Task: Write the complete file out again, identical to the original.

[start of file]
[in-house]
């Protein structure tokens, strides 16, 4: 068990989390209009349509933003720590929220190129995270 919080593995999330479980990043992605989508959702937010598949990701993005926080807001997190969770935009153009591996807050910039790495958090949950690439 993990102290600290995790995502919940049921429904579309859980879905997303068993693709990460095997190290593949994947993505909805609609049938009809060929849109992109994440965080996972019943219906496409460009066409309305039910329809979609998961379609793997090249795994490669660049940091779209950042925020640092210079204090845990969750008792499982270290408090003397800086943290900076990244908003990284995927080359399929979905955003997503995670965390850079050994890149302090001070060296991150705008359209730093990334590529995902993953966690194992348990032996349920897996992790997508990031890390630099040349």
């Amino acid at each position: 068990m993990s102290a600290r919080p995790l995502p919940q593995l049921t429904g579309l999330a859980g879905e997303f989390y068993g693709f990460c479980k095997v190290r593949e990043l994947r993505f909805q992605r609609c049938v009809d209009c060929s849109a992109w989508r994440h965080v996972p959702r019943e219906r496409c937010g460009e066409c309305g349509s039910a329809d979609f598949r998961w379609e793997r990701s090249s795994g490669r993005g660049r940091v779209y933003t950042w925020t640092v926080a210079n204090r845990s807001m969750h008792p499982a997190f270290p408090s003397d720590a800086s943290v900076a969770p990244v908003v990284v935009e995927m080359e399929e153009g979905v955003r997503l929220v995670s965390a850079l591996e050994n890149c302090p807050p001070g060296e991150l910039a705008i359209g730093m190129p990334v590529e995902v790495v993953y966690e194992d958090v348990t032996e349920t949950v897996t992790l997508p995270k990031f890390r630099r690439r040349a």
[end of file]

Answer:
[in-house]
């Protein structure tokens, strides 16, 4: 068990989390209009349509933003720590929220190129995270 919080593995999330479980990043992605989508959702937010598949990701993005926080807001997190969770935009153009591996807050910039790495958090949950690439 993990102290600290995790995502919940049921429904579309859980879905997303068993693709990460095997190290593949994947993505909805609609049938009809060929849109992109994440965080996972019943219906496409460009066409309305039910329809979609998961379609793997090249795994490669660049940091779209950042925020640092210079204090845990969750008792499982270290408090003397800086943290900076990244908003990284995927080359399929979905955003997503995670965390850079050994890149302090001070060296991150705008359209730093990334590529995902993953966690194992348990032996349920897996992790997508990031890390630099040349």
């Amino acid at each position: 068990m993990s102290a600290r919080p995790l995502p919940q593995l049921t429904g579309l999330a859980g879905e997303f989390y068993g693709f990460c479980k095997v190290r593949e990043l994947r993505f909805q992605r609609c049938v009809d209009c060929s849109a992109w989508r994440h965080v996972p959702r019943e219906r496409c937010g460009e066409c309305g349509s039910a329809d979609f598949r998961w379609e793997r990701s090249s795994g490669r993005g660049r940091v779209y933003t950042w925020t640092v926080a210079n204090r845990s807001m969750h008792p499982a997190f270290p408090s003397d720590a800086s943290v900076a969770p990244v908003v990284v935009e995927m080359e399929e153009g979905v955003r997503l929220v995670s965390a850079l591996e050994n890149c302090p807050p001070g060296e991150l910039a705008i359209g730093m190129p990334v590529e995902v790495v993953y966690e194992d958090v348990t032996e349920t949950v897996t992790l997508p995270k990031f890390r630099r690439r040349a």